Journalism and The Freedom of Information

Where, oh where is that illusive Freedom of Information Act, 2012?

The Freedom of Information Act was passed by the FNM Government shortly before last year’s election, which swept the FNM from power.

Since then, it has gone AWOL – missing without leave. Hardly a month had passed after their election to parliament in May last year than “learned“ PLP politicians began pontificating on what areas of news reporters should be covering.

They wanted reporters to focus on more positive news.

At that point, someone should have whispered in their ears that if they made positive news, reporters would happily write about it. Journalists neither make the news, nor do they cover it up. However, they do record what news is made by others.

At the moment politicians are excelling in creating news, news that obviously they wish reporters would ignore. The news that they are now making is neither positive, nor is it intelligent. But it does reveal a strong tendency to cover up – a tendency to blow smoke screens to divert attention.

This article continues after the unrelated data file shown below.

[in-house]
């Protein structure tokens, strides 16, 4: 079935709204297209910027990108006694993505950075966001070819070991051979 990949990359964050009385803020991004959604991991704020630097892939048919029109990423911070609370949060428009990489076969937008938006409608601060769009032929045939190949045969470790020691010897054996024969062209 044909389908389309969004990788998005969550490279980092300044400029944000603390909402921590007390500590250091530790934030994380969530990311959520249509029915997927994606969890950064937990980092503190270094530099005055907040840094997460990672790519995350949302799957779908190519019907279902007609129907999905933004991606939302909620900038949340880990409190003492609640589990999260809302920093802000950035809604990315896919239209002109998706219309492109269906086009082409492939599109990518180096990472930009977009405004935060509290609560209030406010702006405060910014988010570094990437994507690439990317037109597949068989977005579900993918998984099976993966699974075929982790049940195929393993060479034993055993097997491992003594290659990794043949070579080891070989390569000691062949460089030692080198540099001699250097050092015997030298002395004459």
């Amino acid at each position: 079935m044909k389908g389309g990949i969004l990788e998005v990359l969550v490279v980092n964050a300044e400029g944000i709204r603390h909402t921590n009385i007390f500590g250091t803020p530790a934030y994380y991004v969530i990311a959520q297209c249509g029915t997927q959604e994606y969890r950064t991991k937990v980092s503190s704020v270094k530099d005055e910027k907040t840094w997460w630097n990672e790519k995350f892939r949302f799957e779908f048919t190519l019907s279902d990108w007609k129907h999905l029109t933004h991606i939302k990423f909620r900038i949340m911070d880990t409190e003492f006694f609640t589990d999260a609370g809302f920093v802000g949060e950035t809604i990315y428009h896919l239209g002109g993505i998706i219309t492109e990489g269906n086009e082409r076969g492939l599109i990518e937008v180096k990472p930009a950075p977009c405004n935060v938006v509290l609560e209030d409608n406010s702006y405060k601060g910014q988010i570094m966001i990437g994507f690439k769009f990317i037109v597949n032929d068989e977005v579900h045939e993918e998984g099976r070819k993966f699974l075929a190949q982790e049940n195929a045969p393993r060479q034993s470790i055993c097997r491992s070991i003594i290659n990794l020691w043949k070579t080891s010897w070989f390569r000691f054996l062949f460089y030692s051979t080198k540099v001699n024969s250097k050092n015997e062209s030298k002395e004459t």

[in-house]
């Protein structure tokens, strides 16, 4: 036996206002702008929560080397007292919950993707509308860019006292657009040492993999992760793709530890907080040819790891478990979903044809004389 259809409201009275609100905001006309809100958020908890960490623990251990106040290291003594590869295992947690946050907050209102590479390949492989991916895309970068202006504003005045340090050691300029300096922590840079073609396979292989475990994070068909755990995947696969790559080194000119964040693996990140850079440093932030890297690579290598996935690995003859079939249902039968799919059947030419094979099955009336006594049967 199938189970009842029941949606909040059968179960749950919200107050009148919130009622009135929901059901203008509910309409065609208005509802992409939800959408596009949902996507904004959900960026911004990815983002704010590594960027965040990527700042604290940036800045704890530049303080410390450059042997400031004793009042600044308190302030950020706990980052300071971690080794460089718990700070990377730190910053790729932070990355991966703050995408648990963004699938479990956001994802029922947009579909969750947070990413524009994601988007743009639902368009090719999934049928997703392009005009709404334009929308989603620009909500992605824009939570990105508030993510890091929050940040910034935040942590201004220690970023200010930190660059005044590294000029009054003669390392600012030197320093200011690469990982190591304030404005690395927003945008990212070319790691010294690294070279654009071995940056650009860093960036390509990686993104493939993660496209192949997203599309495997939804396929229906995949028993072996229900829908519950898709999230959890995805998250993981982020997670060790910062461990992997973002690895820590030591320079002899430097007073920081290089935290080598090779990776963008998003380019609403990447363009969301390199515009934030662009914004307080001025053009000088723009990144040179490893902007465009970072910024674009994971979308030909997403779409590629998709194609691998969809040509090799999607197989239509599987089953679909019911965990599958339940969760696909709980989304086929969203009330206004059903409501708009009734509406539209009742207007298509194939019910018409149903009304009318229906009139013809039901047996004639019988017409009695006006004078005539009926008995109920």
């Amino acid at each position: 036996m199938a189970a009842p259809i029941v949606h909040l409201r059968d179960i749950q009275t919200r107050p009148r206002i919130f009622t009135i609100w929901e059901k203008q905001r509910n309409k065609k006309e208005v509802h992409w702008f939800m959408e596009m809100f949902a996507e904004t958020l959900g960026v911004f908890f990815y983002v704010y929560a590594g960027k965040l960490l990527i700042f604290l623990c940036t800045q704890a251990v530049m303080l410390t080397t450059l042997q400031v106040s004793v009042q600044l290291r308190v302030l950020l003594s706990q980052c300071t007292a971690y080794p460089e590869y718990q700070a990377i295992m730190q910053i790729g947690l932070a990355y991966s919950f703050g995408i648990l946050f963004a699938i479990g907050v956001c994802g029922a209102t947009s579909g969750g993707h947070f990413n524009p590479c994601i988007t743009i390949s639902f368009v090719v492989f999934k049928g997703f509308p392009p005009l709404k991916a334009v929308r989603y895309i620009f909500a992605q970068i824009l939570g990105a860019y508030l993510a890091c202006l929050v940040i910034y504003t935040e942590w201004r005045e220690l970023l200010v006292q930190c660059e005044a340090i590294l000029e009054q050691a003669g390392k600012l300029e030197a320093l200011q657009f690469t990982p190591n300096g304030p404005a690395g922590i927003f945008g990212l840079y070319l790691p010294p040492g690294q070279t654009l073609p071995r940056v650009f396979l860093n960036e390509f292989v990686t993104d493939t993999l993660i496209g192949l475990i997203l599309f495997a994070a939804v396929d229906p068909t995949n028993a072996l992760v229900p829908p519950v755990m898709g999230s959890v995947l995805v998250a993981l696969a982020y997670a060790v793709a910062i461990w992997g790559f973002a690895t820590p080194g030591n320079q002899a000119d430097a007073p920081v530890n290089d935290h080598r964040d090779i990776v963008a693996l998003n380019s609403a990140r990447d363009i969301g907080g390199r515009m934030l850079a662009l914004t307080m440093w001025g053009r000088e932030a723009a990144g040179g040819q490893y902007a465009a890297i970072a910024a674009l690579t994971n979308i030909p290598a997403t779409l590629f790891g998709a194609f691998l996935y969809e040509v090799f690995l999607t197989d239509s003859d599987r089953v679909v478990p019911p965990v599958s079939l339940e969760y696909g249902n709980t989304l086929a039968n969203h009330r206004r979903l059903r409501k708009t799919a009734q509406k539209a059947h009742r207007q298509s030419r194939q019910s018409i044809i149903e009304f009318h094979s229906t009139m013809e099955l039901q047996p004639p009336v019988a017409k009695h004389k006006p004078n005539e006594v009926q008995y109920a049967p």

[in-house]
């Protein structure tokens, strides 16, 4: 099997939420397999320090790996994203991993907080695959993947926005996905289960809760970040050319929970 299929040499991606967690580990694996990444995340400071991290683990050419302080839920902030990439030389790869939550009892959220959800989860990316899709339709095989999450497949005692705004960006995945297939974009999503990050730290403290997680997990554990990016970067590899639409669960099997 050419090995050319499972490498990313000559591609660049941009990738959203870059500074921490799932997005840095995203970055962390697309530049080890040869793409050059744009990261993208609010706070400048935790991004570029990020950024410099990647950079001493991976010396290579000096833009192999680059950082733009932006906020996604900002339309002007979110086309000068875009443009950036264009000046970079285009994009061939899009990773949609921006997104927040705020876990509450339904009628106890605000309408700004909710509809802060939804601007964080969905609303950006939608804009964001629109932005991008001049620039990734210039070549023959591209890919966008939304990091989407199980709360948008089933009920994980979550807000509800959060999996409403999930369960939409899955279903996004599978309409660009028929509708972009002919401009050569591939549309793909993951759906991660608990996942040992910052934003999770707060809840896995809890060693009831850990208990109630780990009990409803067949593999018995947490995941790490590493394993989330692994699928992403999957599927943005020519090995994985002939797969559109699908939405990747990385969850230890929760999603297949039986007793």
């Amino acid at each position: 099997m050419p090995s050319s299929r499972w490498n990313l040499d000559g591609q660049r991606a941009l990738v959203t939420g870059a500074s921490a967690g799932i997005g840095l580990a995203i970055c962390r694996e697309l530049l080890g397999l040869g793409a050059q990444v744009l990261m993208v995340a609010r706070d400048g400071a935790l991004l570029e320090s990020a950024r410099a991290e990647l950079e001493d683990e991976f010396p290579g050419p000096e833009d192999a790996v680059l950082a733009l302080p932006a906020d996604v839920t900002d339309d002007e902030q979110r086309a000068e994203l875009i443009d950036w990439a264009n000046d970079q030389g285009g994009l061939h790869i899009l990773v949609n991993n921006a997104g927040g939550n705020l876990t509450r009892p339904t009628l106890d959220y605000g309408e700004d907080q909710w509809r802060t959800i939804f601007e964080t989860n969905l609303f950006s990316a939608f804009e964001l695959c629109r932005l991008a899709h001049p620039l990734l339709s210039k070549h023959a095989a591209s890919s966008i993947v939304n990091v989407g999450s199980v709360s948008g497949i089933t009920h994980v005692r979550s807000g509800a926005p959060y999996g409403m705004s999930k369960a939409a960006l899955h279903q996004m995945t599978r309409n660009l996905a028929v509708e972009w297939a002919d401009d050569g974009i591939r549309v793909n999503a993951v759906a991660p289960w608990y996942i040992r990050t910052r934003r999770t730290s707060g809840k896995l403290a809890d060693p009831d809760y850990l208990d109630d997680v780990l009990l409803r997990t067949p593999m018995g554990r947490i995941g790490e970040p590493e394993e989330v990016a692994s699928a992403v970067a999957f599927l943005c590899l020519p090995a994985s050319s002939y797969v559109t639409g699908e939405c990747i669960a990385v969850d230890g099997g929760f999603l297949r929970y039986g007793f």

Such a tendency is only bait to a well-trained reporter.

Last year, one of these politicians advocated more investigative reporting. He believed that it would produce more balanced reports, which would create a better informed public. How right he was.

But where was the Freedom of Information Act that would make it easier for reporters to get such information? It was nowhere to be found, but Deputy Prime Minister Philip “Brave” Davis had the brilliant idea to suggest that there should be punishment for “biased reporting”.

And who was to be the arbiter of what was a biased report?

Why the government, of course.

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